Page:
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Dishwasher Installation Guide

Thinking of introducing a dishwasher to your kitchen, but not sure about where or how to install it? You may choose to have it installed by a tradesperson; but with a little bit of knowledge, you can install them yourself.  

However, it is possible to make errors if you haven’t fitted one before. Below, we have highlighted our advice for installing a dishwasher for the first time.  

Location: Situate near a water supply.

Firstly, you need to decide where to set up the dishwasher. You’ll need to be close enough to a water supply to connect the appliance. You should take note of the surroundings to have enough space around the appliance for clearance, as if too tightly compacted it can cause excess vibrations. Another factor to consider is convenience. You will want the appliance in a convenient place near your cupboards and drawers so your dishes can be safely put away after cleaning. 

Level: Don’t tilt forward.

After picking the right location, you will need to check the legs are level. This is important for a couple of reasons. If the dishwasher is tilted forward, it can sometimes mean the door won’t close properly or the dish rack may slide out of the door. Also, an unbalance appliance is more likely to vibrate, causing excess noise or affect the drainage within the appliance. 

You can use a level against the legs to ensure the appliance isn’t tilting forward. Once level and the rack is secure, you can move onto the next step. 

Salt and Rinse Aid: Fill it up.

Salt and rinse aid is an important part of your dishwasher’s operation so you should keep this topped up before you begin. Salt helps to prevent limescale build up, and the rinse aid supports the cleaning to get great results. Simply fill up the salt cap and the rinse aid cap to the correct level before operation. You can read more about salt and rinse aid here.

Spray Arms: Correctly connected to the appliance.

The spray arms help to spray the water on the dishes, providing a thorough clean. When installing your appliance, you will need to fit this to the unit. It needs to be correctly attached to prevent it from coming off or wobbling during the cleaning process. Slot down and twist to tighten. Try giving them a spin once fitted to confirm they are secure. 


Inlet pipe: Let the water flow.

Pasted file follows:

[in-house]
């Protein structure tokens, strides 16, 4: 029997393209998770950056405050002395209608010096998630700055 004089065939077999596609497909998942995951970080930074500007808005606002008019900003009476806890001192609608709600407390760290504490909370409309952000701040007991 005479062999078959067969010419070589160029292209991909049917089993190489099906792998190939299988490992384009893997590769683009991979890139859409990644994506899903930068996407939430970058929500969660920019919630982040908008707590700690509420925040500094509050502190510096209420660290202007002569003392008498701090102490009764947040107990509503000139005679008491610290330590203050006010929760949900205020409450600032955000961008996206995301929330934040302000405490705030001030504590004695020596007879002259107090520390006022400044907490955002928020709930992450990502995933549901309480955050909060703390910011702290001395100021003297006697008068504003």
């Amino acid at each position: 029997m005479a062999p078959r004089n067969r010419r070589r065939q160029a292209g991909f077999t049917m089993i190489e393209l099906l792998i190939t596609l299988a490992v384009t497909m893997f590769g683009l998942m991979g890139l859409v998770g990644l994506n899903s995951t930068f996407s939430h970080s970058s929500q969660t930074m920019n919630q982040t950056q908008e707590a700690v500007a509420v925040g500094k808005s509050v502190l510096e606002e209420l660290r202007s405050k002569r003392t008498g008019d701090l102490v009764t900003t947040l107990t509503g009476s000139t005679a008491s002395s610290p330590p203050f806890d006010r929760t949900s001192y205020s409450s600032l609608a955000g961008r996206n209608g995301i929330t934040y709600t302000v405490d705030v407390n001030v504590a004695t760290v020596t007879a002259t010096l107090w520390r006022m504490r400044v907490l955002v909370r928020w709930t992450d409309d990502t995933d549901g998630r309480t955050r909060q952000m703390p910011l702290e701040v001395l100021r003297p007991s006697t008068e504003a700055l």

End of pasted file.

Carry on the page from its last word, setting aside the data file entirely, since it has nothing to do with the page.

Arguably the most important part of the dishwasher is the inlet water supply. This enters the appliance via the inlet pipe. This is the thinner pipe attached to the appliance. It should be connected directly to the water inlet tap. This can be tightened by hand to keep the connection secure. Once secured, turn the tap to open to allow the water to enter the appliance when turned on. 


Outlet pipe: Don’t restrict the drainage with bendy loops.

The drainage is equally important to get right. The drainage hose is usually the thicker, crinkled connection pipe at the back of the appliance. The drainage setup under your sink may look different depending on if you are using a spigot connection or a stand pipe.  Always refer to the instructions in your manual for specific information on drainage connections.  

Try to avoid any sharp bends or steep loops as this will make it difficult for the water to flow out of the appliance. To keep the hose secure and prevent it from becoming dislodged, you can use a cable tie to keep it in place. When pushing the appliance back, check that the drainage does not get trapped or squashed. 


Doors: Integrate before operation.

If you’re using an integrated dishwasher it is essential that you integrate the door before using the appliance. This is because the integrated doors require the attached door to weigh down the dishwasher door. Without this, the opening and closing mechanism will not operate correctly, meaning that programmes cannot start. 


Test: Trial a cycle to check all is working.

The last thing to do before your installation is complete is to test a cycle. Try a short programme to see if the water fills, rinses, and drains. If it doesn’t, make note as to how far it gets into the cycle. If it stops at the drainage part, you may need to re-check the drainage. If a programme doesn’t start at all, double check the inlet pipe. 

To summarise...

Once you’ve covered these basics, your dishwasher should be good to go. If you’re ever in doubt, we recommend contacting the relevant support team or consulting a professional to confirm your appliance is set up correctly. You can read about improving the performance of your dishwasher here.

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